Time To Invest In SPACs?
Dear Rich Lifer,
It is gearing up to be an eventful week for the SPAC market. SPACs — or special-purpose acquisition companies — are companies with no commercial operations that are formed solely to raise capital through an initial public offering (IPO) in order to acquire an existing company.
At the time of their IPOs, SPACs have no existing business operations or even stated targets for acquisition.
Investors in SPACs can range from prominent private equity funds to the general public. Also referred to as “blank check companies,” SPACs are not a new phenomenon, but they have grown in popularity recently and have attracted investments from big-name underwriters like Goldman Sachs, Credit Suisse, and Deutsche Bank.
Further, SPACs have been breaking financial records recently. In 2019, their IPO fundraising hit a record $13.6 billion — more than four times the $3.2 billion they raised in 2016. Fast-forward to the first quarter of 2021, and we have already seen $166 billion raised by SPACs.
However, SPACs are now facing a new challenge — short sellers. Investors who bet against stocks are targeting SPACs.
According to data from S3 Partners, bearish bets against shares of SPACs have drastically increased to about $2.7 billion from $724 million at the start of the year.
Many of the stocks that have become singled out by short sellers belong to large SPACs that are backed by high-profile financiers.
One of the most popular targets is a blank-check company created by venture capitalist Chamath Palihapitiya that plans to merge with lending startup Social Finance Inc. Currently, 19% of its outstanding shares sold short, according to data from S&P Global Market Intelligence.
Some are also going after companies once they combine with SPACs. For example, Muddy Waters Capital LLC announced that it was betting against XL Fleet Corp., a fleet electrification company that went public in December after merging with a SPAC.
Muddy Waters released a report alleging XL inflated its sales pipeline and made misleading claims about its technology. The day of the report’s release, XL’s stock price dropped by about 13% to $13.86.
XL maintains that the allegations have “numerous inaccuracies,” but the damage was already done and this past Friday, the stock price closed at $12.79.
Muddy Waters’s Carson Block, a vetern short seller, says he views most SPAC companies as “abysmal” and mostly free from certain challenges, such as high short interest, which can make betting against them difficult.
The Allure of SPACs
As we mentioned, SPACs are shell firms that raise capital by issuing stock with the singular purpose of buying or merging with a private company to take it public.
There are many reasons people desire to invest in SPACs. For hedge funds, they see investing as an opportunity to make a large return with little risk. Individual investors, on the other hand, are attracted by the chance to get positions in newly public companies, something very difficult to do through a traditional IPO.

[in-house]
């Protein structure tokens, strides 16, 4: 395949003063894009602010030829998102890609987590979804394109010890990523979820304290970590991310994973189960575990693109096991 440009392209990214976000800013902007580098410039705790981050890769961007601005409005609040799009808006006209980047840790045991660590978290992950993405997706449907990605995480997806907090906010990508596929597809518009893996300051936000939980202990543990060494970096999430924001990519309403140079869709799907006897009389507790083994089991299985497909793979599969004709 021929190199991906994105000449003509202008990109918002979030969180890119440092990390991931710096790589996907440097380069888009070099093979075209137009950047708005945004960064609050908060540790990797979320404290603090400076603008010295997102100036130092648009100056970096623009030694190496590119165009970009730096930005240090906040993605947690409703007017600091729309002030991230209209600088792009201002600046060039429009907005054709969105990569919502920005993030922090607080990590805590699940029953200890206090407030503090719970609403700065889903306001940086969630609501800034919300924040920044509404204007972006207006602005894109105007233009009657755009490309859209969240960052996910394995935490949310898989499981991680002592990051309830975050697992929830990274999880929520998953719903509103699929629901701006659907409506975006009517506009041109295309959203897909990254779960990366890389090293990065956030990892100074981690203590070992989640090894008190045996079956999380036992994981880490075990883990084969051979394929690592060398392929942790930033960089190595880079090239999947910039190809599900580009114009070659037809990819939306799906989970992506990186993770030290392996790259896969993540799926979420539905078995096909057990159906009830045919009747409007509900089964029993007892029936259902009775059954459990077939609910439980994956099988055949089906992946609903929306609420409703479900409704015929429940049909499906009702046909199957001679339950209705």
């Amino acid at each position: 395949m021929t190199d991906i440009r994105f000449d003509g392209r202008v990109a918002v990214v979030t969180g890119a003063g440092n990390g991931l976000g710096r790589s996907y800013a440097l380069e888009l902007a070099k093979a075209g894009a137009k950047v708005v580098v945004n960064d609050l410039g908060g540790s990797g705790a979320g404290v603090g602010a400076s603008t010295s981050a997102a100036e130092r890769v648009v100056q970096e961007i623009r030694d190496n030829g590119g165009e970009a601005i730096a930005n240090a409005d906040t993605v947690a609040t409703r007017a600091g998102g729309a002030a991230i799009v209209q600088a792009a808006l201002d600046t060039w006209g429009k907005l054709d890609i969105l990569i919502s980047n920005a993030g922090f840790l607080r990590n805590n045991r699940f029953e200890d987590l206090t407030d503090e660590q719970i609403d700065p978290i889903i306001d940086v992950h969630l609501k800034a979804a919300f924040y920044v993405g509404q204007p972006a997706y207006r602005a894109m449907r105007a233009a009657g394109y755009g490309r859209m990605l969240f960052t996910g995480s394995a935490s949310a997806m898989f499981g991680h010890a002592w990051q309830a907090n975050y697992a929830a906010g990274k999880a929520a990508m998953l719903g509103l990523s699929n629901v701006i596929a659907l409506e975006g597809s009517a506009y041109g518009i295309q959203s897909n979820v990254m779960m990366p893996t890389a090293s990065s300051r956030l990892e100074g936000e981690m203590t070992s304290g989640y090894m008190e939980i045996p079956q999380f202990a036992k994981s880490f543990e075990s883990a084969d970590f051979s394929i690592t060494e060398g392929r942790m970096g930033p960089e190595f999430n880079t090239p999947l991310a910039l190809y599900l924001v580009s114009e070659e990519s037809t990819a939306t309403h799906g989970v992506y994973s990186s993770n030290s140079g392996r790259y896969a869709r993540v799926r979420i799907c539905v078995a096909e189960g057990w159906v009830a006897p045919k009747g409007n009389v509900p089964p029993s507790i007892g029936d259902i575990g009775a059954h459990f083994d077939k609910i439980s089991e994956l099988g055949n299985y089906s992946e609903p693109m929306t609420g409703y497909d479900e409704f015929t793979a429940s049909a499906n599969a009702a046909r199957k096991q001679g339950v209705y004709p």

But just as SPACs may seem ideal for investors, they also are desirable to short sellers.
Short sellers borrow stocks they think are overvalued and quickly sell them, hoping to repurchase the shares for a lower price when they need to be returned, while pocketing the difference.
Analysts and fund managers believe that post-merger companies are especially attractive to short because they have larger market capitalizations, making their shares easier to borrow. Early investors in SPACs are also typically eager to sell shares to lock in profits, making them even more desirable to short.
The Downside of SPACs
However, this doesn’t always work out the way short sellers hope. Take, for example, when individual investors organized on Reddit to push up stocks like GameStop Corp., forcing short sellers to buy shares and cap their losses.
Short sellers could be caught in a similar predicament if strong investor demand for SPACs continues. Analysts also say shorting SPACs can be risky because their shares have a natural floor at $10 and because they are prone to drastic price fluctuation.
Recently, we have also seen a broad selloff in technology and high-growth companies. The Nasdaq Composite Index declined about 7.3% from mid-February to March 10. During the same time period, an index of SPAC stocks operated by Indxx fell about 17%.
Aware of the risks involved with SPACs and the growing “celebrity” surrounding them, the U.S. Securities and Exchange Commission issued a statement on Wednesday warning that it “is never a good idea to invest in a SPAC just because someone famous sponsors or invests in it.”
Regardless of the risks and the warnings, the portion of shares sold short in SPACs and their acquisitions is climbing.
Some are betting against stocks they believe rose too fast, such as bioplastics company Danimer Scientific Inc. whose stock price tripled to $64 in the six weeks after it was bought by a SPAC. Now, according to data from S&P, the short interest in Danimer stock has climbed to 8.5% from around 1% in January, and its share price has traded down to about $42.
Others are making bearish bets to hedge against potential losses in the SPAC stocks they own.
At the end of the day, SPACs can serve as an easy way for retail investors to get access to previously private or high growth companies. However, they are prone to overvaluation and hype by big names, and now we are seeing them come under attack by short sellers.
Make sure you weigh the prospective risks involved with SPACs before you make a quick judgment on their potential value.
To a Richer Life,
The Rich Life Roadmap Team